Sunday, August 24, 2008

Short Story Sunday: "The Tree of Knowledge" by Henry James

I have long been intimidated by Henry James. It took some doing to get a master's degree in English literature with a focus on Victorian era novels and not have to read Henry James, but I did it. Look at the opening sentence from this short story and I think you can see why I find him intimidating:

It was one of the secret opinions, such as we all have, of Peter Brench that his main success in life would have consisted in his never having committed himself about the work, as it was called, of his friend, Morgan Mallow.

Can you blame me for shying away from his novels. Imagine 100's of pages like that. It's even written in the passive voice! But, I thought a short story, maybe I could read a short story by Henry James. There's one in this old anthology I have and it's only 11 pages. So I gave "The Tree of Knowledge" a try and I'm very glad that I did.

I would not describe it as easy reading, but it is well worth the effort. The story consists of Peter Brench, who is in love with a married woman, the wife of his friend Morgan Mallow. Brench plainly sees that Mrs. Mallow is in love with her husband and that he has no chance with her, but he wants to remain as close to her as possible. So he remains friends with her husband and becomes god father to their one son. Over the years Morgan Mallow continues his efforts at sculpture, filling his house and gardens with statues that he cannot sell. Peter Brench plainly sees that the statues are awful but he plays along for Mrs. Mallow's sake; she continuously heaps praise on the statues and insists that someday people will recognize her husband's genius. After many years as a family friend Peter Brench is forced to confront his god son with the truth about his father's artwork to prevent the young man from giving up Cambridge to go to Paris to become an artist like his father.

I cannot go further without giving away the end except to say that there is a plot twist, that I guessed, and then another plot twist, that I didnt' guess, which left me a bit breathless once I realize what had been going on for so many years. Can we ever really know what our friends think about us? Do we really want to? A friend of mine deiscribe Henry James as a writer who'll drop a very small bit of information towards the end of a story which changes your perception of everything that went on before. He does this very well in "The Tree of Knowledge."

If you're as afraid of Henry James's novels as I am, try one of his short stories. "The Tree of Knowledge" is excellent and left me with an appetite for more Henry James. I may even give a novel a try sometime.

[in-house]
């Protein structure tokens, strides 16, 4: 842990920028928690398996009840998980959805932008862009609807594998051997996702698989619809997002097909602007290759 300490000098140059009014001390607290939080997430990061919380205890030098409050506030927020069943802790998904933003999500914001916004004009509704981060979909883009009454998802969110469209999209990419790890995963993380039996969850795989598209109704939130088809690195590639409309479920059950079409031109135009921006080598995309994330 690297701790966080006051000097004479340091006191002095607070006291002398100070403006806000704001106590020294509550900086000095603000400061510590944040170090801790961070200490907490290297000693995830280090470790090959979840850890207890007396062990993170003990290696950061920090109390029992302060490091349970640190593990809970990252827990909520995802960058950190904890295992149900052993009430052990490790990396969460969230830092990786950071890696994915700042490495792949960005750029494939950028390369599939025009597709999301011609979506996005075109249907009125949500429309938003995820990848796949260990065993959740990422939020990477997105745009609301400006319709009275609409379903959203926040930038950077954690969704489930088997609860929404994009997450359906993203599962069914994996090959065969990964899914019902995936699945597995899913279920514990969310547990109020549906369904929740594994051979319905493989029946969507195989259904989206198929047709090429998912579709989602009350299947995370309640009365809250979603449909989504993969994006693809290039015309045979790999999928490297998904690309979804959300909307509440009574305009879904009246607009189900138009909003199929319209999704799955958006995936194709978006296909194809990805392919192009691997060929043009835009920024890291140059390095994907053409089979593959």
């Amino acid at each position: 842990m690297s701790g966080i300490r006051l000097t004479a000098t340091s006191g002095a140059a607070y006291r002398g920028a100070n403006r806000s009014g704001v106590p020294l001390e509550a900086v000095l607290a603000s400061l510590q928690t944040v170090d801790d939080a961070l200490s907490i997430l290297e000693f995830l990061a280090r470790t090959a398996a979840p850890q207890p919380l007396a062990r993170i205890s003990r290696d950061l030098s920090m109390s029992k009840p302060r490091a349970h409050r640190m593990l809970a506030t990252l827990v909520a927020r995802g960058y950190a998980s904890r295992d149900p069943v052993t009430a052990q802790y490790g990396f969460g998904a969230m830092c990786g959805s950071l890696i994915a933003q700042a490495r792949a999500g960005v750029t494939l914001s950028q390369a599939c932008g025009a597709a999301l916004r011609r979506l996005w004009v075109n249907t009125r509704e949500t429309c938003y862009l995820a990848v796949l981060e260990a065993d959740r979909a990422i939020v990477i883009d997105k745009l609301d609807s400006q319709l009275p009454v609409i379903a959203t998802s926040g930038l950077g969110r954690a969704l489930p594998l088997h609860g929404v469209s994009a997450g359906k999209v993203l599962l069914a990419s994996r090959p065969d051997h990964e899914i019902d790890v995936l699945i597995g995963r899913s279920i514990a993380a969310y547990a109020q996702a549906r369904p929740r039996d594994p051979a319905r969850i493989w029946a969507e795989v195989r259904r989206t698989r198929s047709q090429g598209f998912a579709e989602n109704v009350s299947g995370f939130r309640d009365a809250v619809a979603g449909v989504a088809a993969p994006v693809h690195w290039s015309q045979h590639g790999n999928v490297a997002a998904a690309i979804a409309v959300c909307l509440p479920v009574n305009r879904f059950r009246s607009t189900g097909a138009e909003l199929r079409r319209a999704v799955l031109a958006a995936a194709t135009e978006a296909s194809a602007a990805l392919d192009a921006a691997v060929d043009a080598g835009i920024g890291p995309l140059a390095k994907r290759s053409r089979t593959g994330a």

Join the Challenge and win a prize.
If you'd like to join me for Short Story September and win a prize follow these simple steps:
Read a short story.
Write a brief review of it. (Or a long one if you like.)
Post it on your blog or leave it as a comment here. (You can leave a review of any story, you do not have to review the story you are commenting on. Please let me know if it's okay for me to post your review on this blog. If you post the review on your blog please leave a link as a comment.)

You can enter as many times as you like.
Read one story a day, read one story a week, read one story in September.

Prizes: Every reviewed story counts as one entry. The prizes are copies of:

Legends of the Fall by Jim Harrison
Tennessee Williams: Collected Stories
The Ballad of the Sad Cafe and Other Stories by Carson McCullers
The Charlotte Perkins Gilman Reader
Paul's Case ond Other Stories by Willa Cather
Thirteen Stories by Eudoria Welty

You might even win more than one book. Dakota will be randomly selecting the winner on October 1. I'm giving away one book for every ten entries, so review as many stories as you can to increase your chances of winning.


katrina said...

Add me in, the link to my opening post is here:

Grilsgood said...

I think I can do it

Sarah said...

Henry James is worth persevering with! I'd suggest you try some of his shorter fiction like Daisy Miller, The Aspern papers, The Turn of the Screw, Washington Square or The Europeans if you want to take it slowly!

Matt said...

I like Henry James, but agree with you that I cannot always read him. I cannot read James if there will be distractions. William James once had a serious row with him that the brothers actually stopped talking to each other for several years. William asked Henry not to write any more artistic novels (that probably won't arouse the interest of the Americans) but to write a great American novel that appreciates puritan values. But I still think students should at least read Henry James' novels.

The premise of this story reminds me of Sentimental Education.

Alessandra said...

I'd like to join the challenge! Here's my opening post